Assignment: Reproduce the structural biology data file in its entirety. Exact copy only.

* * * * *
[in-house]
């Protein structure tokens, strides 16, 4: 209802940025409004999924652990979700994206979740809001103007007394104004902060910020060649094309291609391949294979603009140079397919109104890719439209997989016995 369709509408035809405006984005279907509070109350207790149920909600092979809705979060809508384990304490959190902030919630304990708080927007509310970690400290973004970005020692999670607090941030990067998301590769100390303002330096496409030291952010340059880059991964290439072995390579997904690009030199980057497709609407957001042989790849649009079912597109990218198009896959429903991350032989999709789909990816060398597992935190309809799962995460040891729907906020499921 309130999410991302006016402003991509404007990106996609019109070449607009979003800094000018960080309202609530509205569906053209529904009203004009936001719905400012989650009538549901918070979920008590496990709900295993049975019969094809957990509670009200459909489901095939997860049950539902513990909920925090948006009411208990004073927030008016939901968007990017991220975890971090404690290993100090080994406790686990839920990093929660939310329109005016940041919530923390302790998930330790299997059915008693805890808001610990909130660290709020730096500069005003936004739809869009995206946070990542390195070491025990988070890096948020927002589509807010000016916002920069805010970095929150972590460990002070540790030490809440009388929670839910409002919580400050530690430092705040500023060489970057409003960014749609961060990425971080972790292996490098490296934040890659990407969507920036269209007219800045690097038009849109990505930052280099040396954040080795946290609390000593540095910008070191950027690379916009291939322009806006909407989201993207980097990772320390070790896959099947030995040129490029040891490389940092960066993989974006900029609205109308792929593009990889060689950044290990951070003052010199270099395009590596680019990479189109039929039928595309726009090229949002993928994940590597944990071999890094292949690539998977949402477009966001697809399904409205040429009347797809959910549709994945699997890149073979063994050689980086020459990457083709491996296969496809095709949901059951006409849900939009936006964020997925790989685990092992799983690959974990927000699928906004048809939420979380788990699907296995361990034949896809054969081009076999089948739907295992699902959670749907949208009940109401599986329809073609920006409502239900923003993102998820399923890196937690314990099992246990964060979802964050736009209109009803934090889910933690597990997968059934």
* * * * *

[in-house]
């Protein structure tokens, strides 16, 4: 209802940025409004999924652990979700994206979740809001103007007394104004902060910020060649094309291609391949294979603009140079397919109104890719439209997989016995 369709509408035809405006984005279907509070109350207790149920909600092979809705979060809508384990304490959190902030919630304990708080927007509310970690400290973004970005020692999670607090941030990067998301590769100390303002330096496409030291952010340059880059991964290439072995390579997904690009030199980057497709609407957001042989790849649009079912597109990218198009896959429903991350032989999709789909990816060398597992935190309809799962995460040891729907906020499921 309130999410991302006016402003991509404007990106996609019109070449607009979003800094000018960080309202609530509205569906053209529904009203004009936001719905400012989650009538549901918070979920008590496990709900295993049975019969094809957990509670009200459909489901095939997860049950539902513990909920925090948006009411208990004073927030008016939901968007990017991220975890971090404690290993100090080994406790686990839920990093929660939310329109005016940041919530923390302790998930330790299997059915008693805890808001610990909130660290709020730096500069005003936004739809869009995206946070990542390195070491025990988070890096948020927002589509807010000016916002920069805010970095929150972590460990002070540790030490809440009388929670839910409002919580400050530690430092705040500023060489970057409003960014749609961060990425971080972790292996490098490296934040890659990407969507920036269209007219800045690097038009849109990505930052280099040396954040080795946290609390000593540095910008070191950027690379916009291939322009806006909407989201993207980097990772320390070790896959099947030995040129490029040891490389940092960066993989974006900029609205109308792929593009990889060689950044290990951070003052010199270099395009590596680019990479189109039929039928595309726009090229949002993928994940590597944990071999890094292949690539998977949402477009966001697809399904409205040429009347797809959910549709994945699997890149073979063994050689980086020459990457083709491996296969496809095709949901059951006409849900939009936006964020997925790989685990092992799983690959974990927000699928906004048809939420979380788990699907296995361990034949896809054969081009076999089948739907295992699902959670749907949208009940109401599986329809073609920006409502239900923003993102998820399923890196937690314990099992246990964060979802964050736009209109009803934090889910933690597990997968059934």